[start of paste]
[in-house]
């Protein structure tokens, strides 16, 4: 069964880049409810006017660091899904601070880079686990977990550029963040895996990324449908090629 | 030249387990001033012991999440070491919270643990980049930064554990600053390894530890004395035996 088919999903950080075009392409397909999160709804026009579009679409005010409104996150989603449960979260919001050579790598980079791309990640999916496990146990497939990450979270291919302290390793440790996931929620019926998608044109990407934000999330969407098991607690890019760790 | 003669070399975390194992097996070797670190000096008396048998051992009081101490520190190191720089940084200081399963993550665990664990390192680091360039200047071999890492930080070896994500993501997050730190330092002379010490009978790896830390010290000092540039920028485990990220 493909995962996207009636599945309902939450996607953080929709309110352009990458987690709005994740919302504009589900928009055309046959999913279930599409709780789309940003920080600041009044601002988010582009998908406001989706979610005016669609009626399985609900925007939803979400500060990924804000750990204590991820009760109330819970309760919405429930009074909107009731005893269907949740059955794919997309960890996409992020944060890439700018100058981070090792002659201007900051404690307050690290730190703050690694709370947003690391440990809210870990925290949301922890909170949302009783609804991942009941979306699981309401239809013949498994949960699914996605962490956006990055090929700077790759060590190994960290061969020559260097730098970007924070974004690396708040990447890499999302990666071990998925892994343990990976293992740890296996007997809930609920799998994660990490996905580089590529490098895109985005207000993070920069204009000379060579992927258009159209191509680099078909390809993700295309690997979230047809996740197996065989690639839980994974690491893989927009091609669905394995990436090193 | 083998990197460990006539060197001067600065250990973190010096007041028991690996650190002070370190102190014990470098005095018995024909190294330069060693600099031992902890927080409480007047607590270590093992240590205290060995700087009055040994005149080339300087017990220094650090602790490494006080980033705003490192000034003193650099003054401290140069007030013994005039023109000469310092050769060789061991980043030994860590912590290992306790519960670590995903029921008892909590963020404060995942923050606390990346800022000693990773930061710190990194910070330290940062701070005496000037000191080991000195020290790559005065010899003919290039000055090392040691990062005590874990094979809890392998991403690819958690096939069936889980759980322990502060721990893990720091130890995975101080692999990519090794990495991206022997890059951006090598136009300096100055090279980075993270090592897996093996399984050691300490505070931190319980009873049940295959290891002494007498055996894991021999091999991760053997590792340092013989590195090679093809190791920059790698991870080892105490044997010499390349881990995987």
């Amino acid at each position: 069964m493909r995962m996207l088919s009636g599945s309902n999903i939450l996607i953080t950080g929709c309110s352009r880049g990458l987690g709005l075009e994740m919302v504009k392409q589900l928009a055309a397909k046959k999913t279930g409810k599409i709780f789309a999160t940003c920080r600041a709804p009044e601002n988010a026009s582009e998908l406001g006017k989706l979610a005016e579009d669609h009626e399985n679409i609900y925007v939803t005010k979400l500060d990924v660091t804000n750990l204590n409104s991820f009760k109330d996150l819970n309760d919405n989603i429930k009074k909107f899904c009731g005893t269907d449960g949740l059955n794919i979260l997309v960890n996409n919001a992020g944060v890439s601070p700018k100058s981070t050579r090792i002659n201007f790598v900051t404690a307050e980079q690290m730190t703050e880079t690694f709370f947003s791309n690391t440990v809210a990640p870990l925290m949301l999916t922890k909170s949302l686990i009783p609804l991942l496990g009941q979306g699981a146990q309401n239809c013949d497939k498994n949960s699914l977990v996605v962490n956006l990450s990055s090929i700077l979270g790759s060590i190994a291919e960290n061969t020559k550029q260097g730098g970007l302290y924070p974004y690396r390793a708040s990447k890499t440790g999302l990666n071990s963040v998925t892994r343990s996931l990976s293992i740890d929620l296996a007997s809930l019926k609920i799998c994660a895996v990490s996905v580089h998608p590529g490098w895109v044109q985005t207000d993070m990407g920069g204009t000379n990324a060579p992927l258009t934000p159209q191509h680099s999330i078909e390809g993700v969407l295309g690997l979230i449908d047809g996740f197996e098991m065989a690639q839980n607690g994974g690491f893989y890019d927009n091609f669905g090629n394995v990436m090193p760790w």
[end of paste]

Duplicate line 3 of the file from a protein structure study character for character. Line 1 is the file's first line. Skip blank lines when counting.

């Amino acid at each position: 069964m493909r995962m996207l088919s009636g599945s309902n999903i939450l996607i953080t950080g929709c309110s352009r880049g990458l987690g709005l075009e994740m919302v504009k392409q589900l928009a055309a397909k046959k999913t279930g409810k599409i709780f789309a999160t940003c920080r600041a709804p009044e601002n988010a026009s582009e998908l406001g006017k989706l979610a005016e579009d669609h009626e399985n679409i609900y925007v939803t005010k979400l500060d990924v660091t804000n750990l204590n409104s991820f009760k109330d996150l819970n309760d919405n989603i429930k009074k909107f899904c009731g005893t269907d449960g949740l059955n794919i979260l997309v960890n996409n919001a992020g944060v890439s601070p700018k100058s981070t050579r090792i002659n201007f790598v900051t404690a307050e980079q690290m730190t703050e880079t690694f709370f947003s791309n690391t440990v809210a990640p870990l925290m949301l999916t922890k909170s949302l686990i009783p609804l991942l496990g009941q979306g699981a146990q309401n239809c013949d497939k498994n949960s699914l977990v996605v962490n956006l990450s990055s090929i700077l979270g790759s060590i190994a291919e960290n061969t020559k550029q260097g730098g970007l302290y924070p974004y690396r390793a708040s990447k890499t440790g999302l990666n071990s963040v998925t892994r343990s996931l990976s293992i740890d929620l296996a007997s809930l019926k609920i799998c994660a895996v990490s996905v580089h998608p590529g490098w895109v044109q985005t207000d993070m990407g920069g204009t000379n990324a060579p992927l258009t934000p159209q191509h680099s999330i078909e390809g993700v969407l295309g690997l979230i449908d047809g996740f197996e098991m065989a690639q839980n607690g994974g690491f893989y890019d927009n091609f669905g090629n394995v990436m090193p760790w």